Spiritual Food

Manna                    Living Bread
Balm of Gilead             Water turned to wine
Eucharist                 Communion
Baptism                Gathered Worship

Divine Presence
A Widow's measure of flour and oil
Loaves & Fishes                   Last Supper
Quail           Scripture
Prayer               Lamb of God
Anointing Oil        Cup Overflowing


Friday, November 11, 2011

Cleaning from the Inside

Woe unto you, scribes and Pharisees, hypocrites! for ye make clean the outside of the cup and of the platter, but within they are full of extortion and excess.  Thou blind Pharisee, cleanse first that which is within the cup and platter, that the outside of them may be clean also.  --Matthew 23:25-26 (KJV)
The 23rd chapter of Matthew is filled with "woe unto you" phrases aimed at the Pharisees.  This particular woe-unto-you couplet has advice for us - namely how to change our lives.  True change needs to happen from the inside out.  Change can't happen from polishing up our exteriors, putting on a fine suit of clothes and a spot of makeup.  Change must come from the inside, mending a tarnished, excessive, selfish heart.  Napoleon is said to have said, "Only people of the Spirit actually change things, the rest of us just rearrange them."  Fixing what is wrong with our lives and mending our hearts does not happen through our own hard work, it is a Spirit movement.  To attempt change only under our own powers will only superficially rearrange how we think of ourselves, not actually transform our thinking.  Life engaged with the Spirit is transformational; self-help does nothing.  

Wednesday, November 9, 2011

Conspiracy of Blessing

Blessed they who hunger and thirst after righteousness, for they shall be filled. --Matthew 5:6 (Darby)
Human beings are a mixture of physical and spiritual.  The physical element, because it is so tangible, steals more of our attention while our spiritual element probably occupies more of what is important in life.  The spiritual element is built of God's blessing.  There is a thin veil that separates our spiritual awareness from the physical; a veil that can be crossed through prayer, word, and sacrament.

Jesus lists a host of positive, gentle attributes that reflect the basic (default) blessing that is present just across the veil.  When we speak a blessing to another the reality of the spiritual support that is our foundation becomes conscious.  Consciousness of blessing brings out all of the attitudes Jesus mentions in the Beatitudes.  Consciousness of our blessing in Christ brings us peace, humility, comfort, purity of heart, etc. (See Matthew 5 for the whole list.)  

We can make the world move closer to a Kingdom of God, Beatitude place through a conspiracy of blessing.  Saying "Bless you," or "God bless you," or "Blessings on your day," invokes the love of God and generates a "blessing wave" that ripples in concert or harmony with Christ's redemptive intention for all the world.  Praying for people -- just random blessing prayers for the innocent person just standing there in front of you minding their own business has unknown effects - if not for the person prayed for, then for you; for in the act of praying you cross the physical/spirit veil to touch the healing presence of God's love.  Go about your day participating in the conspiracy of blessing and see how God works through it.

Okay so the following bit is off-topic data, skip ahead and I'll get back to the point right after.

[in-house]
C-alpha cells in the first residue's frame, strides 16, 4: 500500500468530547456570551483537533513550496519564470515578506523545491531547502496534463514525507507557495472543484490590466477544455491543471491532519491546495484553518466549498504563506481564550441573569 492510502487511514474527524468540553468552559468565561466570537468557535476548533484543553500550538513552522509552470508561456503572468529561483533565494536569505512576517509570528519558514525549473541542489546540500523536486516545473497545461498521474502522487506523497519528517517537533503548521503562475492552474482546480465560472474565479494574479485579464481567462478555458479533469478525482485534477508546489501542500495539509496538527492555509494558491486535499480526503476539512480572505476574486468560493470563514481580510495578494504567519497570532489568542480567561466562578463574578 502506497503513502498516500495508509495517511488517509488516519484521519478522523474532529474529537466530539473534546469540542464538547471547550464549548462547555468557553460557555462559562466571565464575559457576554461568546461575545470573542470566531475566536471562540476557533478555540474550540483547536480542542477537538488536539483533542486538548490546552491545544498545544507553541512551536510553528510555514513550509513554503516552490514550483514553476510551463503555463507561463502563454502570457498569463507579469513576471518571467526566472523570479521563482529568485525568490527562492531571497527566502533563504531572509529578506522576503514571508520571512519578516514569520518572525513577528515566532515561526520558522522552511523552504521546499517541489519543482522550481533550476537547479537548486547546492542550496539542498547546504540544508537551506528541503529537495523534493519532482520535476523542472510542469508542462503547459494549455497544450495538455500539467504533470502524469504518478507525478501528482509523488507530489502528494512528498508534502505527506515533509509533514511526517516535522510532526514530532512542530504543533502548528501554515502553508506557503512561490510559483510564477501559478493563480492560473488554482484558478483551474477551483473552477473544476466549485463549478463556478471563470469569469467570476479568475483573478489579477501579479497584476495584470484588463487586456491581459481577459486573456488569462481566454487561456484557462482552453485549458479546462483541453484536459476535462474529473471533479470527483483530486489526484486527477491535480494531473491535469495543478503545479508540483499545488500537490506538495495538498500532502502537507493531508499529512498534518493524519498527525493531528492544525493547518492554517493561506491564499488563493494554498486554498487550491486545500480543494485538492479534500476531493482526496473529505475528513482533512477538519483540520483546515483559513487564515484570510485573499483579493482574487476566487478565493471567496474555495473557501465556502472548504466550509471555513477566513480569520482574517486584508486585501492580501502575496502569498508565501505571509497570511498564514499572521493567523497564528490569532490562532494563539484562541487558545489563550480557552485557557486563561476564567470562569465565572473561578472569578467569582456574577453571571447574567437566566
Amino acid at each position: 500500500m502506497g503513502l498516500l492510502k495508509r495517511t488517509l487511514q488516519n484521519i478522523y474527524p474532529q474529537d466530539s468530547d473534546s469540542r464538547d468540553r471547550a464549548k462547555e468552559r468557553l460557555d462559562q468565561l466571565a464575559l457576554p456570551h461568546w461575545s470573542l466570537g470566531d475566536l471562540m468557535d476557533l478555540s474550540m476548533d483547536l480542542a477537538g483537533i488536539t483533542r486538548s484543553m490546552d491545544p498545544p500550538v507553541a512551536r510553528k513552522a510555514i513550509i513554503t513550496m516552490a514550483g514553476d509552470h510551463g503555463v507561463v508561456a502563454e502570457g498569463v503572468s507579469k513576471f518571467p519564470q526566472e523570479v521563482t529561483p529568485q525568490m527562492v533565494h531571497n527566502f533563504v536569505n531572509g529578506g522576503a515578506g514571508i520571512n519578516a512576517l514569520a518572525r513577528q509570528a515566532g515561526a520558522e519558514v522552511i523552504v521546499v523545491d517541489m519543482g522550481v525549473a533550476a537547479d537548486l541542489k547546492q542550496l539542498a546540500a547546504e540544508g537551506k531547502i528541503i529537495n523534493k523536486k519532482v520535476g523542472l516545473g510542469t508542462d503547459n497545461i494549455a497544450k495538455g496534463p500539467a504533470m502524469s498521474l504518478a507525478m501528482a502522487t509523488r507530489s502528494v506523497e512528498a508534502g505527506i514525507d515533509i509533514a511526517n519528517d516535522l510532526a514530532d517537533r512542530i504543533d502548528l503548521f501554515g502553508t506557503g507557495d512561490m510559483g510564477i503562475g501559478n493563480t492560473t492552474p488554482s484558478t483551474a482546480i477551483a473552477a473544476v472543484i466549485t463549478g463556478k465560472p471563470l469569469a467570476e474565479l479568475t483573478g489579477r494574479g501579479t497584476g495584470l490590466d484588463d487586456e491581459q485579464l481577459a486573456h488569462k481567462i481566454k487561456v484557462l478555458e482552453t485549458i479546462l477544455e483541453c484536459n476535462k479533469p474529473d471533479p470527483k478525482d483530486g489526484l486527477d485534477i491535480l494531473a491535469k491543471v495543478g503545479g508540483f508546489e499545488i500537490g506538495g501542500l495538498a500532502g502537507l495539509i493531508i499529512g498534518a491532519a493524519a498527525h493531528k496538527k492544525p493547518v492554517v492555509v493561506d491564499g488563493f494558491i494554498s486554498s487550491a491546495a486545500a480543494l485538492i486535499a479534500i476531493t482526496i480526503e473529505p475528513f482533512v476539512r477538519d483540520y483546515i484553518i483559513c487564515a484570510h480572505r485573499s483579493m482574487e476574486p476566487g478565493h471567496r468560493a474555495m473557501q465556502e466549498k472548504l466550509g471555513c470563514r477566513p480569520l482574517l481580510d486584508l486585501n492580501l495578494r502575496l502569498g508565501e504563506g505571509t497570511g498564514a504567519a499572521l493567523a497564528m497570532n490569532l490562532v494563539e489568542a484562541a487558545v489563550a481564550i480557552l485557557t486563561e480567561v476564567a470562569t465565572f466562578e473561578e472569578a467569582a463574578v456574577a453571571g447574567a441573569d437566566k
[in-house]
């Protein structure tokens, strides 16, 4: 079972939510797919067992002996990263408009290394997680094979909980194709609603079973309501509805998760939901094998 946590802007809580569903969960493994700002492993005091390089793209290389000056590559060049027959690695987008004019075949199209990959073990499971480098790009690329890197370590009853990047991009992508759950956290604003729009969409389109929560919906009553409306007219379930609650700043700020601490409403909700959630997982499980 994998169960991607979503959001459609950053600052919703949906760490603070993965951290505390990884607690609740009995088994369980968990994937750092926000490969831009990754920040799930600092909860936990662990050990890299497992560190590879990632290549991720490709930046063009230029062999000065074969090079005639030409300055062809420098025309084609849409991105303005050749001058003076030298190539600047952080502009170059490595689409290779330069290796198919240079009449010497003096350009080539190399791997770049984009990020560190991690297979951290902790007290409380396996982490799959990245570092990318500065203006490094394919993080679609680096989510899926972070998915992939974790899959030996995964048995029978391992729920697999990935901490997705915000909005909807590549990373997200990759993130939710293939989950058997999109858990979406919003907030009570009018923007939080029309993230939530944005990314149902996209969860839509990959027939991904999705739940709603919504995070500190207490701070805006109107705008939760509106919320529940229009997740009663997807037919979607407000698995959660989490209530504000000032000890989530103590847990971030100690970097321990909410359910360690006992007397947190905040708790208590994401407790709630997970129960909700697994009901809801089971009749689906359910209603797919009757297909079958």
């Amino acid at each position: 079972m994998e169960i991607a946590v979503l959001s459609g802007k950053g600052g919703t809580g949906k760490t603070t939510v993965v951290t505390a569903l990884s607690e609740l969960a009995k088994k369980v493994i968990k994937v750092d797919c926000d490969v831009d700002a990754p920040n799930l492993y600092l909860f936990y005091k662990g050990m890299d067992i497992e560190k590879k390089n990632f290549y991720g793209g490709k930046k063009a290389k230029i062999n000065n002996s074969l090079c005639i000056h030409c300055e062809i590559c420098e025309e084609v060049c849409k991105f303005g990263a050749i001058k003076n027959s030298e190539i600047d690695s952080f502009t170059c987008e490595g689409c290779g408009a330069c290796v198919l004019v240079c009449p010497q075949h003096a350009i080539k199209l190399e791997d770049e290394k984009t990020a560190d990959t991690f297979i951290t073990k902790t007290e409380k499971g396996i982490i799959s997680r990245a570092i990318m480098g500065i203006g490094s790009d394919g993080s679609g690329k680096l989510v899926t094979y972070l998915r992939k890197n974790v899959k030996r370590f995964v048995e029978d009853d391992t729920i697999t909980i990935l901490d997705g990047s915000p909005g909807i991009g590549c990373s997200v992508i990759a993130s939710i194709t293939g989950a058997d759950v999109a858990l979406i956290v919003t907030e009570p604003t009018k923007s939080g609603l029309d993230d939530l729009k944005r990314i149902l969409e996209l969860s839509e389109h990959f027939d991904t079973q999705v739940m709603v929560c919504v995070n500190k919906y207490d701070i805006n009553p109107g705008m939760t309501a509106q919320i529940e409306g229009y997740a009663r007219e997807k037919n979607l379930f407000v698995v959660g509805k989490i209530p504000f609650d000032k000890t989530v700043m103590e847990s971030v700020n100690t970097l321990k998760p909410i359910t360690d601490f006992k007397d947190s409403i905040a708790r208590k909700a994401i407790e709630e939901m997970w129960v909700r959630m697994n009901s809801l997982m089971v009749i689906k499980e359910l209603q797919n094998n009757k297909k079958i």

God of Blessing and Love, set aside my solitary focus on the physical aspects of life.  Allow me to touch multiple times today the blessing of Your power by remembering how Your blessing surrounds me.  Make me a conspirator of Your love by helping me to remember to bless those around me.  In Christ's steps and way.  Amen.

Friday, November 4, 2011

For Love of God

O sing unto the LORD a new song: sing unto the LORD, all the earth.
Sing unto the LORD, bless his name; shew forth his salvation from day to day. (Psalms 96:1-2) (KJV)
"Often in these times we seem to be grasping at straws in our weak attempts to meet the terrifying demands of a world seemingly at odds with creation and its Creator."(1)
This is the opening line on the jacket cover for a book by Brother Lawrence entitled, The Practice of the Presence of God.  Brother Lawrence was perhaps one of the more humble men in Christian history, spending most of his latter life as a cook in a monastery.  Brother Lawrence is the guy who integrates his work with prayer so tightly that they become one activity.  Brother Lawrence spoke unceasingly about doing everything for love of God -- every thought, every action, every deed, every word should be done out of love for God.

Wednesday, October 26, 2011

The Word

In [the] beginning was the Word, and the Word was with God, and the Word was God.  -- John 1:1 (Darby)
                  Word of hope.                   Word of healing.
                 Word of blessing.        Word over sorrow.
                     Word over conflict.     Word of love.
                    Word of peace.     Word over stress.